By Samuel Shen and Brenda Goh
SHANGHAI, August 16 (Reuters) – China’s surprise key rate cut this week highlights a dilemma Beijing faces as authorities try to revive an economy awash with cash in the financial system but still lacking in consumer demand.
Monday’s 10 basis point cuts to the People’s Bank of China (PBOC) 7-day and 1-year lending rates are little incentive for banks to increase lending – they’re already lending to each other others at much lower rates – and analysts say more fundamental measures are needed to rekindle confidence in an economy ravaged by a housing crisis and ongoing COVID lockdowns.
The PBOC faces the challenge of a “partial liquidity trap,” says Alicia García Herrero, chief Asia-Pacific economist at Natixis, because interest rates are not low enough to be defined as a trap Japanese-style liquidity, but “cash remains trapped in the biggest banks” due to growing systemic risks.
Beijing needs more “heterodox measures” to spur growth, such as injecting liquidity into small banks that lend to small businesses, while creating moral hazard, said García Herrero.
Other analysts say China needs measures beyond monetary easing to revive its economy, such as less severe COVID policies and government bailouts for struggling companies.
Rocky Fan, an economist at Guolian Securities, said the slowdown in the property market is affecting confidence as people dare not buy homes amid a debt crisis and boycotts to pay mortgages on unfinished homes.
“You have to fix the real estate issues to get the economy moving again, but it’s a tricky issue,” Fan said.
“I don’t see a solution unless the government bails out all struggling developers, at the risk of moral hazard.”
Official data on Monday showed China’s economy slowed across the board in July, dashing hopes of a post-lockdown economic boom.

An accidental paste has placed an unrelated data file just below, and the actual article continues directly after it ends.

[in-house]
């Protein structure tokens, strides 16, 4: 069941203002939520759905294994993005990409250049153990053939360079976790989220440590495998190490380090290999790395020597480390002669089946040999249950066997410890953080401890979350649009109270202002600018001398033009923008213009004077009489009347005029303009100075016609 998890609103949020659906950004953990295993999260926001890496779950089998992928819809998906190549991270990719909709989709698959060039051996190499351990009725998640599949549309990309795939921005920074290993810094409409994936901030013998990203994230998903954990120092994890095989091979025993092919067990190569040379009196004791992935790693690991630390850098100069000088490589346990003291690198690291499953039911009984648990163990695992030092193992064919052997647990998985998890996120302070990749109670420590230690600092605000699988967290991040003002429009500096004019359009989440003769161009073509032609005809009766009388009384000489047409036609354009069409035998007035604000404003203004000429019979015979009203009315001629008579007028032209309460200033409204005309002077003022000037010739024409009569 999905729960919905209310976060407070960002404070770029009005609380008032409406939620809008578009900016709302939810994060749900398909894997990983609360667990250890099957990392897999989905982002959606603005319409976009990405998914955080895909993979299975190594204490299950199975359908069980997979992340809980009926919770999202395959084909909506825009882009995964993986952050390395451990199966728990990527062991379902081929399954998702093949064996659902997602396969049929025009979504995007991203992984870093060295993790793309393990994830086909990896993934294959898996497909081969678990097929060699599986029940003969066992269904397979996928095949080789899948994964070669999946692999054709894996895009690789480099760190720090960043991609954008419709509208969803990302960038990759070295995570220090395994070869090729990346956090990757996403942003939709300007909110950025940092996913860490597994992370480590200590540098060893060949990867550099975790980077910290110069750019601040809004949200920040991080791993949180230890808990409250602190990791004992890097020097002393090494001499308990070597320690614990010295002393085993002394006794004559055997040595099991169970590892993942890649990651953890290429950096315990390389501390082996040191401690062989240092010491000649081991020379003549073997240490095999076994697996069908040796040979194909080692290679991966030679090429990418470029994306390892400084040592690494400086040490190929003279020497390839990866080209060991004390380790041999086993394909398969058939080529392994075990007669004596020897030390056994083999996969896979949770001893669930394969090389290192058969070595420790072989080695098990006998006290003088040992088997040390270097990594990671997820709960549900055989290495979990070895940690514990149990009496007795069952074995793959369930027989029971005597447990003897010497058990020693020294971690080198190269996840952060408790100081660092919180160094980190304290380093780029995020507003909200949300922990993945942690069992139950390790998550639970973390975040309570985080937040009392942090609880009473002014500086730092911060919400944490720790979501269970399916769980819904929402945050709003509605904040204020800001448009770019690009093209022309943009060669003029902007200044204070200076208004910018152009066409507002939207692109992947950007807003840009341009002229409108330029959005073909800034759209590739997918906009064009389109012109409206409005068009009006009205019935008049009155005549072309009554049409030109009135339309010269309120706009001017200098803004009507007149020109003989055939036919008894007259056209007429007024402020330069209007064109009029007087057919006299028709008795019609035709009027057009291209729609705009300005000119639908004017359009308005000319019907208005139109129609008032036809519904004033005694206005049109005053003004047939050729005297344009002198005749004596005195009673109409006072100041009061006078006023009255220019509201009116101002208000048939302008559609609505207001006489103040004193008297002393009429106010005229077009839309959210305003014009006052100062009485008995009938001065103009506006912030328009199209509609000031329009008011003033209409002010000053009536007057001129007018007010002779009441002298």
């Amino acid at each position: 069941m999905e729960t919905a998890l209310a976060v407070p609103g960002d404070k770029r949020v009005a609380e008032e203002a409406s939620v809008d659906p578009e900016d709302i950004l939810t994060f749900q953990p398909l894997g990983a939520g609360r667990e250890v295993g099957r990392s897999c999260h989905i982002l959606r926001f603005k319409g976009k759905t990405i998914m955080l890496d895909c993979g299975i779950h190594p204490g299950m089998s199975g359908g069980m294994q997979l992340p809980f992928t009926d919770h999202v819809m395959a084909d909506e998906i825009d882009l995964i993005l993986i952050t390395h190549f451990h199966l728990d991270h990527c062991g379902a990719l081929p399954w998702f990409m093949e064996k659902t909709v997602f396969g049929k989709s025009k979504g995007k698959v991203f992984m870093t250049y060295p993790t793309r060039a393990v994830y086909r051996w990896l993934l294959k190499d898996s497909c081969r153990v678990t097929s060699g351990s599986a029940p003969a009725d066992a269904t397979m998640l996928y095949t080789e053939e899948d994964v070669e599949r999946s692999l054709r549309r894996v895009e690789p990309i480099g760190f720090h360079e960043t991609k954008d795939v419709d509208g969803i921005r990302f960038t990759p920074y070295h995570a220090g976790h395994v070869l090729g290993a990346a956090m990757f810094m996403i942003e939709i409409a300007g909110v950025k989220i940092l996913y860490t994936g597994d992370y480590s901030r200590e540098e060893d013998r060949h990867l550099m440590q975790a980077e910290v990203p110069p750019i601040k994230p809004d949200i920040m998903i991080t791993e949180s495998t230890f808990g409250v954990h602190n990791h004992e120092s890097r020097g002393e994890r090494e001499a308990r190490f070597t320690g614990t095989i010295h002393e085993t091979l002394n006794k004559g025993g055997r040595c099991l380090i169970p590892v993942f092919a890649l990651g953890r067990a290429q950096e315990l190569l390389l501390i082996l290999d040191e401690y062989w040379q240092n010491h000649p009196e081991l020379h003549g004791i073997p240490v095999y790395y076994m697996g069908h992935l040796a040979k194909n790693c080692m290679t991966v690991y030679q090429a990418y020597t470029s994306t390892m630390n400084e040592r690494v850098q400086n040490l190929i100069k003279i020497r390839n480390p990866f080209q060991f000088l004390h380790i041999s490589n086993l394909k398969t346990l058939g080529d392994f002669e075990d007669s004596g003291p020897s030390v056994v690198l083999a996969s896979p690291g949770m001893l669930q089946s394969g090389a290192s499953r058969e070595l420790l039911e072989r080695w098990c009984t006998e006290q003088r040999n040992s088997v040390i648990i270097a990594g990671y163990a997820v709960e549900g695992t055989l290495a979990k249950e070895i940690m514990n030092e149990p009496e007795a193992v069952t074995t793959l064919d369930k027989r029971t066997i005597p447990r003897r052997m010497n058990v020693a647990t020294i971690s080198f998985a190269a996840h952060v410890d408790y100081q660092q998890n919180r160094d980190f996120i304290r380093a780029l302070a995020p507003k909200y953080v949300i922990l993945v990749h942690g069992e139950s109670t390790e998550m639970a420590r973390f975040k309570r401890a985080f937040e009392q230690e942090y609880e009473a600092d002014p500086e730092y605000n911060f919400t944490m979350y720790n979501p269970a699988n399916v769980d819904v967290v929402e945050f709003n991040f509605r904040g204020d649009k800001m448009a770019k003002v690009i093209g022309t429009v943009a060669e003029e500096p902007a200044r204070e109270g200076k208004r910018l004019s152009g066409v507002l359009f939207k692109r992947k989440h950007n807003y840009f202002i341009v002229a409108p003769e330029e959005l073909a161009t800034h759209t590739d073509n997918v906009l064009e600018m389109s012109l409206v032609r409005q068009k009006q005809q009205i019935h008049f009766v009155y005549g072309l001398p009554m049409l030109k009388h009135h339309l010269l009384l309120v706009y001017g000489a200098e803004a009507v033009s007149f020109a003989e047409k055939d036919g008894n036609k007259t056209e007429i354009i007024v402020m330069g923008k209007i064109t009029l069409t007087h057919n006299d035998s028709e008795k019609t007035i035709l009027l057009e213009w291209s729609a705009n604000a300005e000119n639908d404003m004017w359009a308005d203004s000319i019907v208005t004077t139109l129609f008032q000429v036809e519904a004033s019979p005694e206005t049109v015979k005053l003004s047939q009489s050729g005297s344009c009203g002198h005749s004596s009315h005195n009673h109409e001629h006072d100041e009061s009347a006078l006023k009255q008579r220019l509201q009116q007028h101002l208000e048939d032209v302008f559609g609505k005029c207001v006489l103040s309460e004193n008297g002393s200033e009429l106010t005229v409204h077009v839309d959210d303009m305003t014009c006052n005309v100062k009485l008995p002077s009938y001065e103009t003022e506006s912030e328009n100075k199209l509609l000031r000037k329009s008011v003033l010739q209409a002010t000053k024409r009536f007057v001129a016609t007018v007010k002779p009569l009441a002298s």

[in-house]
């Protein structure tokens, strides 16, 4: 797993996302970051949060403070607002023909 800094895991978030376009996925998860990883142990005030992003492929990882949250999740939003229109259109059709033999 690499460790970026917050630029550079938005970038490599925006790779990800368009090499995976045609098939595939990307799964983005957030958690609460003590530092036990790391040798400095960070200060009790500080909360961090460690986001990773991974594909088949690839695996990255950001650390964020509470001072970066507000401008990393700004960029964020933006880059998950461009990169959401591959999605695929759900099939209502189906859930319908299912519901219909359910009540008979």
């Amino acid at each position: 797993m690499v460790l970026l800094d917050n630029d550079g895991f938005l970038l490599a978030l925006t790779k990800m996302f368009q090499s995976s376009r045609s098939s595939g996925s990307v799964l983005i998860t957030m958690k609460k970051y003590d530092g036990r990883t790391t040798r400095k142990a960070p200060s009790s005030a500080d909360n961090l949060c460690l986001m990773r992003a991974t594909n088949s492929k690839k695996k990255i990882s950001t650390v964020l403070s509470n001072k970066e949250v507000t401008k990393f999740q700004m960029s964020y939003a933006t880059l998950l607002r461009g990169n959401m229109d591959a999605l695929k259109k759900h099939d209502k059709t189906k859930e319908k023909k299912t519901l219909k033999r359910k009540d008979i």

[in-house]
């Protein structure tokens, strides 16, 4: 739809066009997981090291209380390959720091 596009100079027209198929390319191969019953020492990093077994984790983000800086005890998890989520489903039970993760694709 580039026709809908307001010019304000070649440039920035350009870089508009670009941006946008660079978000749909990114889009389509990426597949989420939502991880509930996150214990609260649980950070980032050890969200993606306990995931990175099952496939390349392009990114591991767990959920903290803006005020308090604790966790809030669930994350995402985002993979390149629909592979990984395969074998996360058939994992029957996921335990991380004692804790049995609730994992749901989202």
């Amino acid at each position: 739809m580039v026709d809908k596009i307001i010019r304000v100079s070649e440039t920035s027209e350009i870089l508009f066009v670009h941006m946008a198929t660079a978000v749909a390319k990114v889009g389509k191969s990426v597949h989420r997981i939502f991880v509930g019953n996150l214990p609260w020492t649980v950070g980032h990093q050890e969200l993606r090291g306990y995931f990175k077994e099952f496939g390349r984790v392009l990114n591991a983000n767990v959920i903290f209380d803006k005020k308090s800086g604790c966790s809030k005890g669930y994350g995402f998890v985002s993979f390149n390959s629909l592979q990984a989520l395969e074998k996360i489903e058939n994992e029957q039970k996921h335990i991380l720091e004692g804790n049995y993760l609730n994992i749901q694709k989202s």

Going against a global trend of higher rates to fight runaway inflation, China has eased its monetary policies and repeatedly urged banks to lend more. Yet new bank lending in China fell in July as general credit growth slowed, reflecting anemic demand.
The banking system, however, is full of cash. China’s broadest measure of money supply, M2, which includes cash and deposits, jumped 12% last month, the fastest pace in six years. Chinese households added 10.3 trillion yuan ($1.52 trillion) in deposits in the first half.
“Chinese banks are hoarding deposits at an alarming rate as businesses and households save too much,” Jefferies analysts said in a note.
Monday’s rate cuts are “a response to a shortage of spending, which has led to an influx of deposits,” the brokerage said, adding that the move “is not likely to move the economic needle.” .
David Chao, global market strategist, Asia-Pacific ex-Japan at Invesco, said the rate cut “is a good start, although more policy support is needed, particularly to put a floor on the market. real estate and boost household and business confidence”.
Concrete steps could include lowering mortgage rates, easing payment requirements, reducing bureaucracy and easing debt limits for developers, he suggests.
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Kaiwen Wang, China strategist at Clocktower Group, said that with short-term interbank rates already near record highs, “it’s unclear whether the PBOC will feel comfortable in a much higher rate environment. lower given its concern over financial bubbles”.
Even before Monday’s rate cuts, China’s interbank market rates were already well below key rates, making the PBOC’s decision redundant.
Money market fund (MMF) balances hit a record 11 trillion yuan in May, overtaking Europe as the world’s second largest MMF market, after only the United States, according to Fitch.
There are already signs of foaming in some corners of the financial markets, with some investors chasing higher yields.
Trading in the domestic money market jumped 44% from a year earlier in June, according to the latest official data, while the average daily turnover of exchange-traded bonds more than doubled from the previous year. previous year, amid signs of higher leverage trading.
In the stock market, outstanding margin loans hit a four-month high of 1.64 trillion yuan, while the CSI1000 small cap index .CSI1000I – more vulnerable to speculative trading – jumped more than 40% from an April low to a five-month high.
“Rate cuts can only trigger a carnival in the bond market,” said Xia Chun, chief economist at wealth manager Yintech Investment Holdings, referring to a jump in bonds after the political change that saw contracts drop. term on the Chinese Treasury at 10 years. CTSc1 peaked in two years.
“The problem is that there is no shortage of cash, but households and businesses have gloomy expectations and low confidence. It’s a typical balance sheet recession.”
($1 = 6.7928 Chinese yuan renminbi)
(Reporting by Samuel Shen and Winni Zhou; additional reporting by Jason Xue Editing by Vidya Ranganathan & Shri Navaratnam)
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